What is a good age for kids to begin swimming lessons?
6 months old is often a good age to begin teaching kids how
to swim. As we continue to work with babies, we see them
learning water-safe skills and they are very well prepared for
classes without a parent by the time they are 3.
Do you offer swimming lessons for infants and babies?
Yes! We offer infant and toddler classes. The classes are held
with a parent/guardian in the water in a class – supervised
by an instructor. Days and times vary based on demand and
ability level requests.
Can parents stay and watch kid’s swimming lessons?
Absolutely! Parents are welcome to be in the pool area to
watch. You are then handy to:
• Assist your swimmer if they need to go to the restroom or if
they would have an accident.
• Be extra eyes watching the water.
• Applaud new skills achieved. Your applause means so much
However, it is never appropriate for a parent to become overly
involved in the lesson or to try to instruct. That’s what you’ve
hired us for, after all! We know that having you close by gives
your children a sense of security. Sometimes for the very
young, timid swimmer we will have the parent come and sit
by the edge of the pool with the child near them. The child can
watch the teacher interact with the other students and see that
this is a safe place. They will quickly join in. Occasionally we
will ask a parent to leave the room if the child refuses to coop-
erate. This is usually due to a strong will and only done when
nothing else works. 99% of the time, the child will cooperate
when they realize that they cannot control the situation! The
parent then comes back into the swim area and the child has
fun with their class!
How long will it take for my child to learn how to swim?
Every swimmer learns at a different rate. It will depend on:
• The level of fear
• The ability to trust the instructor
• The child’s individual personality. Some people have a
cautious personality and others jump into everything without a
• The amount of time the family goes swimming together.
• The way the body and coordination have matured. Some
can just get it and others need to practice over and over and
Our advice is to be patient with your swimmer and offer lots of
praise and encouragement.
When is my swimmer considered to be water safe?
Parents are often satised once their swimmer can jump off of
a diving board and get to the ladder. People need more devel-
oped skills than that, however. There are so many dangerous
water scenarios and a person needs to be able to swim using
their head while conserving energy. This only comes as they
are able to swim with good, controlled technique. The tech-
nique and endurance built through a good swimming instruc-
tion program will accomplish this.
How do I know what level to sign up for?
Each level will have a description. You nd the one that best
ts what your swimmer is able to do. And if you have ques-
tions, just ask us – we’ll be glad to help you assess where
your child is at. Additionally, if your child has taken swimming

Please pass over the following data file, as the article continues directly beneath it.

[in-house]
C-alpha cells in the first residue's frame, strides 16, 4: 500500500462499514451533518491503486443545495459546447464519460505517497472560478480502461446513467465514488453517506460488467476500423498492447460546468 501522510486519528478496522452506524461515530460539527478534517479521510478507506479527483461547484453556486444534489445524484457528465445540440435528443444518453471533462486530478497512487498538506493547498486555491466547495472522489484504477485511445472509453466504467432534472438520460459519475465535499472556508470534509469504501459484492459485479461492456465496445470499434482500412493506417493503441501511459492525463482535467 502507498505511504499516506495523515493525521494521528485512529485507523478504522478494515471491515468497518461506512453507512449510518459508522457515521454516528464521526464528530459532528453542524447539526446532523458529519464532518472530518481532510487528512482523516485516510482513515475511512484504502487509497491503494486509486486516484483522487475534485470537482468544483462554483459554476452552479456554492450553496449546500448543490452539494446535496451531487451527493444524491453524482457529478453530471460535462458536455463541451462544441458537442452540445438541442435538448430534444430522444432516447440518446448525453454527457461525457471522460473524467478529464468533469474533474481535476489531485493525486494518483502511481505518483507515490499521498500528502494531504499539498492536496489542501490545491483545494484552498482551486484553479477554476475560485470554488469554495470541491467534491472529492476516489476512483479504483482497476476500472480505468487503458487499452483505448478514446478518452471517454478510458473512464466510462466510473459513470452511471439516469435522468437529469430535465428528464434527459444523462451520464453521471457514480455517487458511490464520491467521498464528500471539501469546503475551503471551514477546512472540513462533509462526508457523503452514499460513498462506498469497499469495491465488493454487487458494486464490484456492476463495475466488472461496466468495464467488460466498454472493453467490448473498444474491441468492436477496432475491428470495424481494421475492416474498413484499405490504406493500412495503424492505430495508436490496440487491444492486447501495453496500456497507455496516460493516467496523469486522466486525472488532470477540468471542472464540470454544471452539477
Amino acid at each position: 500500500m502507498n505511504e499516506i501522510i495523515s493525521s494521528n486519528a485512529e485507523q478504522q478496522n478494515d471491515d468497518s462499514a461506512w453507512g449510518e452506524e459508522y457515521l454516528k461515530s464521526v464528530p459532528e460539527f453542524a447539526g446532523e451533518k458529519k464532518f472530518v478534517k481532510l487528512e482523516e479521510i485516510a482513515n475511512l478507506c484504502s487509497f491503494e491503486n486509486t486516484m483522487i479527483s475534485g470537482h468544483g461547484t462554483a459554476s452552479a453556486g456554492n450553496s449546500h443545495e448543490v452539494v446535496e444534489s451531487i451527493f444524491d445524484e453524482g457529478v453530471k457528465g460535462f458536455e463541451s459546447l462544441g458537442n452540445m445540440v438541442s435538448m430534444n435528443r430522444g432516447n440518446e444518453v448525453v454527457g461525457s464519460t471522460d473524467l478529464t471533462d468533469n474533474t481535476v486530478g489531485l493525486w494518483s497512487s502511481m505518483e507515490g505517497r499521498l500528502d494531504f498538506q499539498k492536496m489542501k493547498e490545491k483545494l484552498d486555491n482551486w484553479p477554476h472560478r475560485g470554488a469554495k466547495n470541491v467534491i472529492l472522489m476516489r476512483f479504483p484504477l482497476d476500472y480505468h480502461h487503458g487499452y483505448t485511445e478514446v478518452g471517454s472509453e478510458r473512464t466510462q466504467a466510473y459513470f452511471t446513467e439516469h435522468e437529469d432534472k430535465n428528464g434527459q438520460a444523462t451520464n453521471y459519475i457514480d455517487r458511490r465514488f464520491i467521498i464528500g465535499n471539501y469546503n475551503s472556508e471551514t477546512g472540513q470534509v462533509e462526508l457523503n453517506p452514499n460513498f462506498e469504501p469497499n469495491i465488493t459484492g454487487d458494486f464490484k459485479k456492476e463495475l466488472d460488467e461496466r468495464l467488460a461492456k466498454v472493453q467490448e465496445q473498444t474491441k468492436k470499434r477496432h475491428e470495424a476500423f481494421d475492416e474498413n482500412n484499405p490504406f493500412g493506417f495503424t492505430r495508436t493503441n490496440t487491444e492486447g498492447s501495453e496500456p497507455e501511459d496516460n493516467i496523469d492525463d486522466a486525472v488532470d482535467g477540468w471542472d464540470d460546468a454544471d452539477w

lessons somewhere else, let us know what levels they have
What level do I sign up for if I am registering for multiple
This can be tricky… Some of it depends on the personality
of the swimmer, the number of times per week that you are
bringing them to lessons, and the age and physical matu-
ration of the swimmer. Don’t worry though – we can always
make adjustments if your swimmer does not progress as you
guessed. We will never hold a swimmer back from learning
new skills. Sometimes we can adequately challenge them
right in the level in which they are placed.
What is your swimming lesson make-up policy?
Make-up lessons will not be allowed unless classes are
cancelled due to pool breakdown or weather cancellation. We
will try to accommodate make-ups for illness as the schedule
What if I have concerns about the way the lessons are going?
We understand that you’re extremely interested in your child’s
success with swimming lessons. We are too! Should you ever
have concerns, please address those concerns with us imme-
diately. We can help! In general, this can help, too:
• FIRST: Give us 2 lessons to fall into a routine and get the
group used to working together. During this time we will eval-
uate each swimmer making sure that they are in the correct
placement. Sometimes we will need to move a student. Most
times we will be able to accommodate the needs of each
swimmer even though they may be in slightly different levels.
• SECOND: Communicate directly with your swimmer’s
instructor. Address them as you would want to be addressed.
The Sandwich Theory: Say something positive. Voice the
concern. Say something positive.
• THIRD: If you are not satised with the results, speak with
the lesson supervisor. They may be able to offer support that
will help your swimmer.
What kinds of supplies or equipment are used in swim
lessons? What is required?
Of course, you’ll want to be sure your swimmer has a well-t-
ted swimsuit and a towel, along with anything you typically
bring along for swimming. Here are some specic notes on
• Goggles: We use goggles for several reasons. Swimmers
are able to open their eyes and see. They are not learning
“blind”. They are able to focus on the skills and not have water
dripping in their eyes.
• Ear Plugs: If you don’t have an ear mold, a putty plug is
available at a pharmacy. To help them stay in, you can pur-
chase a headband or a swim cap at a swim shop or sporting
goods store. Some swimmers are just sensitive to water going
in the ears, especially during skills done on the back. Ear plugs
will often help with that.
• Swim Shirts: (Often called rash guards) I recommend these
if your swimmer is easily chilled. Parents have found them at
sporting goods stores, and online at www.swimoutlet.com.
• Nose Plugs: We prefer to teach swimmer how to keep the
water out of their nose without the use of these. With a few
tips, it is easy to do. In some instances swimmers will wear